She painted her own nails and managed to get more red nail polish on her white rug than on her nails. She’s found many new ways to secretly play with water, including squirting a squirt gun all throughout the house. She overflowed the bath to a point of leaking through our light in the kitchen. Multiple times, she has taken cleaning products and used them on every surface that they shouldn’t be used on, while proudly telling me she’s helping me.
She’s given herself a haircut (twice) and the dog a haircut (once). She’s put lotion all over the dog, as well as all over her own hair and body. She’s masking-taped her entire body (twice) and given herself “tattoos” with markers.
Then there were the moments when we actually tried to learn. Given Luci’s needs, there are a handful of things she can do independently but most of her new learning needs to be supported. Her scorecards consisted of classroom activities, special education activities, speech activities, specialist activities, occupational therapist activities….you can see where I’m going with this. Distance learning for everyone, including students with a disability, is overwhelming. How do you maintain performance of your job at home (for those that have the privilege of being able to work from home) while simultaneously parenting and facilitating children’s learning?
So again, no option is perfect and I see from multiple perspectives the difficulties associated with any option. I’ve mentioned some of those difficulties here and I also know there are other factors to consider as well (racial inequities, joblessness, homes that may not be safe, mental health, etc). I truly appreciate all of the creative, hard working people out there planning for multiple options in the fall and doing the best they can. Since I don’t have to make these tough decisions, I have decided to take a deep breath, sit back and wait for what is to come.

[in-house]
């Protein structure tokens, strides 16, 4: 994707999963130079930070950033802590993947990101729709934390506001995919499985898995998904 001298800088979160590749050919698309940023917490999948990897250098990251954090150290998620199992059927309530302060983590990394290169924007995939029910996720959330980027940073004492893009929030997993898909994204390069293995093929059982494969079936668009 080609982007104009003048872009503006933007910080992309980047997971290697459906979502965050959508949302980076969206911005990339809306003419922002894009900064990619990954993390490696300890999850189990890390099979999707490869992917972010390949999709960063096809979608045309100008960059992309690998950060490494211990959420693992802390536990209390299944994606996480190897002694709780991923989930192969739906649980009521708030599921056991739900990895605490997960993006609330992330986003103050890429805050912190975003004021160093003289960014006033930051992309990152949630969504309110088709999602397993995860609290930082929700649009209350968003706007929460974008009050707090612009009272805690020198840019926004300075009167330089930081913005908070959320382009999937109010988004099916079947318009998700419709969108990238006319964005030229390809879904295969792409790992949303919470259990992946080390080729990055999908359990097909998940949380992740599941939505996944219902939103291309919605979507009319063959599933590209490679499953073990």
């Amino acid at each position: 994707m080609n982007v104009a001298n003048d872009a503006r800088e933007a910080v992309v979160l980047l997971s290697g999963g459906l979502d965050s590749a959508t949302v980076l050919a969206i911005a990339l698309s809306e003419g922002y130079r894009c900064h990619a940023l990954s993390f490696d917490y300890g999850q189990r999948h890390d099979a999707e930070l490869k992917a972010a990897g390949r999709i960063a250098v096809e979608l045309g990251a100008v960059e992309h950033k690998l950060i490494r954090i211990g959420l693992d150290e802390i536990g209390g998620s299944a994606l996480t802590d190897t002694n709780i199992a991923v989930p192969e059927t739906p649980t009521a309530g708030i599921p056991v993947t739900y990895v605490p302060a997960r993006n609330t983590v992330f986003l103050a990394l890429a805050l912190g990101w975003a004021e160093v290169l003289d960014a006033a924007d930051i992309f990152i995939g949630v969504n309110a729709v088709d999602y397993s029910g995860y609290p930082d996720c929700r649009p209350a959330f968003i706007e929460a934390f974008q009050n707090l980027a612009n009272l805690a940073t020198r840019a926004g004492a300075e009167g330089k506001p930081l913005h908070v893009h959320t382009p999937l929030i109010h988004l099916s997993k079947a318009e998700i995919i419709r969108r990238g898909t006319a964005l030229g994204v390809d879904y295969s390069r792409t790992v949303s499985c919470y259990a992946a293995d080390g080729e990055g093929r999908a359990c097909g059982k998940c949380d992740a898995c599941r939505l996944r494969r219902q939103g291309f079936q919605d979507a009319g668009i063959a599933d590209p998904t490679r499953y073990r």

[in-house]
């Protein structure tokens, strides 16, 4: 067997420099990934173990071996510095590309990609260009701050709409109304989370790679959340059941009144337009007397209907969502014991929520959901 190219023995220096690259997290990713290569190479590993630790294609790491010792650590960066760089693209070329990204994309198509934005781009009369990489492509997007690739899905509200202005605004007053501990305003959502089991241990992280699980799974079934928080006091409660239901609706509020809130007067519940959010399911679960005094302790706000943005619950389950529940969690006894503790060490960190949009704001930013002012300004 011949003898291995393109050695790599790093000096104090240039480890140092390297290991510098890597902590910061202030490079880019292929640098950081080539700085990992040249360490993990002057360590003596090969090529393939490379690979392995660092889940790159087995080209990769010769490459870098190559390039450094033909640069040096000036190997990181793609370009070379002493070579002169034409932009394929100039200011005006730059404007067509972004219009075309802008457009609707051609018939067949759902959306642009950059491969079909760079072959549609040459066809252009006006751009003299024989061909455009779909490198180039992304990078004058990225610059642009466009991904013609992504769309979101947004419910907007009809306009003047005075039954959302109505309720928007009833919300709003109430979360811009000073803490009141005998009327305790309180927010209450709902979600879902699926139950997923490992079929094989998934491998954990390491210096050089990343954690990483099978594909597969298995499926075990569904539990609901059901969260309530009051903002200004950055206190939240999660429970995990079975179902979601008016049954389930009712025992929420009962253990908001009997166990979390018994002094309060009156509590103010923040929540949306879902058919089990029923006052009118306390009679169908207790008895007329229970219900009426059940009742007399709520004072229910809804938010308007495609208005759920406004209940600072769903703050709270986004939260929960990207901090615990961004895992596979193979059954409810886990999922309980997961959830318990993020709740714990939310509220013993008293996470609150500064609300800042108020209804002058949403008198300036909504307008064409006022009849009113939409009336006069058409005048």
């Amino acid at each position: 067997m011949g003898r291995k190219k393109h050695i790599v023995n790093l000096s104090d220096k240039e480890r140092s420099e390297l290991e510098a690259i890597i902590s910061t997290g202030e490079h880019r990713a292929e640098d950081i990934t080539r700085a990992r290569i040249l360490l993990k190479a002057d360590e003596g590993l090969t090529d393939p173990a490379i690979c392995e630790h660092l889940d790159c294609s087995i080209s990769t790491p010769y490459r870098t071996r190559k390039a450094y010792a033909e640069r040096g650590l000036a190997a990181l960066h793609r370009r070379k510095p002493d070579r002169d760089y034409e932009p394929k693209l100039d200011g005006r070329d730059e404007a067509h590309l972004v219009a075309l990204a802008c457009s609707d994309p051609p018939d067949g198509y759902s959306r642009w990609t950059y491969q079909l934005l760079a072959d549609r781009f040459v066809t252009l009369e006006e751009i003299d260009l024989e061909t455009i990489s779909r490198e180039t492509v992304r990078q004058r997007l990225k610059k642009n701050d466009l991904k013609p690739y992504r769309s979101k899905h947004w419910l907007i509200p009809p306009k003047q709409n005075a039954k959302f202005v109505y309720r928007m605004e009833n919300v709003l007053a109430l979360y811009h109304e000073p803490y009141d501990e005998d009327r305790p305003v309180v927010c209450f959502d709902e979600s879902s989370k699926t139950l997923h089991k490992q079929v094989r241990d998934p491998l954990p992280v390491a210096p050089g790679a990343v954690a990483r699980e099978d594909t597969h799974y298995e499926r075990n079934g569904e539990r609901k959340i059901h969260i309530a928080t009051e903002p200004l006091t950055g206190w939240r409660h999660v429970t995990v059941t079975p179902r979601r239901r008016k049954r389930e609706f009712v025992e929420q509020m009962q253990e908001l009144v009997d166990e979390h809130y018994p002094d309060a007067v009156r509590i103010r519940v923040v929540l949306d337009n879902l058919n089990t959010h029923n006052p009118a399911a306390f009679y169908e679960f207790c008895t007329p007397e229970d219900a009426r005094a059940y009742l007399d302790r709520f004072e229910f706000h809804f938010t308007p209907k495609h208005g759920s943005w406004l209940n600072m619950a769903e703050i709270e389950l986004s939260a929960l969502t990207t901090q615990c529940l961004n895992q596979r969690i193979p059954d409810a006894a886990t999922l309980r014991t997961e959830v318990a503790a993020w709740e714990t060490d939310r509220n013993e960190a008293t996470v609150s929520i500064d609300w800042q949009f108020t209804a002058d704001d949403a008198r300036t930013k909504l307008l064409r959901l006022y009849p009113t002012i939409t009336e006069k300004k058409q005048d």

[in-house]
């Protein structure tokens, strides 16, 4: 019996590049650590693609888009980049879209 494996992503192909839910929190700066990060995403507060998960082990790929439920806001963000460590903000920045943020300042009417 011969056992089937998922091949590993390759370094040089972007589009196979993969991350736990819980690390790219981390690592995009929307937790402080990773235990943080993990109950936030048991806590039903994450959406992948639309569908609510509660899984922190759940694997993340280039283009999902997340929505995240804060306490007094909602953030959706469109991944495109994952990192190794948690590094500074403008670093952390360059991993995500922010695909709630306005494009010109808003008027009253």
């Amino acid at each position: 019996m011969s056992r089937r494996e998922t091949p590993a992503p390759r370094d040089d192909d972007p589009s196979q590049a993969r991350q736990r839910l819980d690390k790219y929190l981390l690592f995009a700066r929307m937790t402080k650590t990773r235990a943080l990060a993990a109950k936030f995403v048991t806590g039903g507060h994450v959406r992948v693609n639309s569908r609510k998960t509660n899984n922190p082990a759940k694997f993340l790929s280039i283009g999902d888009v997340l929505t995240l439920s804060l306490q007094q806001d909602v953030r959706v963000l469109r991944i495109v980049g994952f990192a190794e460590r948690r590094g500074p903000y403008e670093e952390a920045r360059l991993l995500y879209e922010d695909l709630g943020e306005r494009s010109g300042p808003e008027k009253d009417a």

Speaking only for me, as everyone is entitled to their feelings based on their frame of reference, no matter what we learn this week, I am choosing to do the best that I personally can with what comes next. I do not have control over what decisions are made and yet I can control my own attitude and my own actions. Like so many other times since March, I will shift my expectations and I will put my energy into trying to support my family, my students, my school families, my coworkers, myself, and my community as best I can. They deserve my best.
So far I have shared a lot of the love & gifts that Luci brings to our lives. Since I promised to write honest stories from a mother of a child with a disability, I will balance my writing with the myriad of feelings that can come. Years ago I did some reading around chronic sorrow that really spoke to me (links posted on Resource page).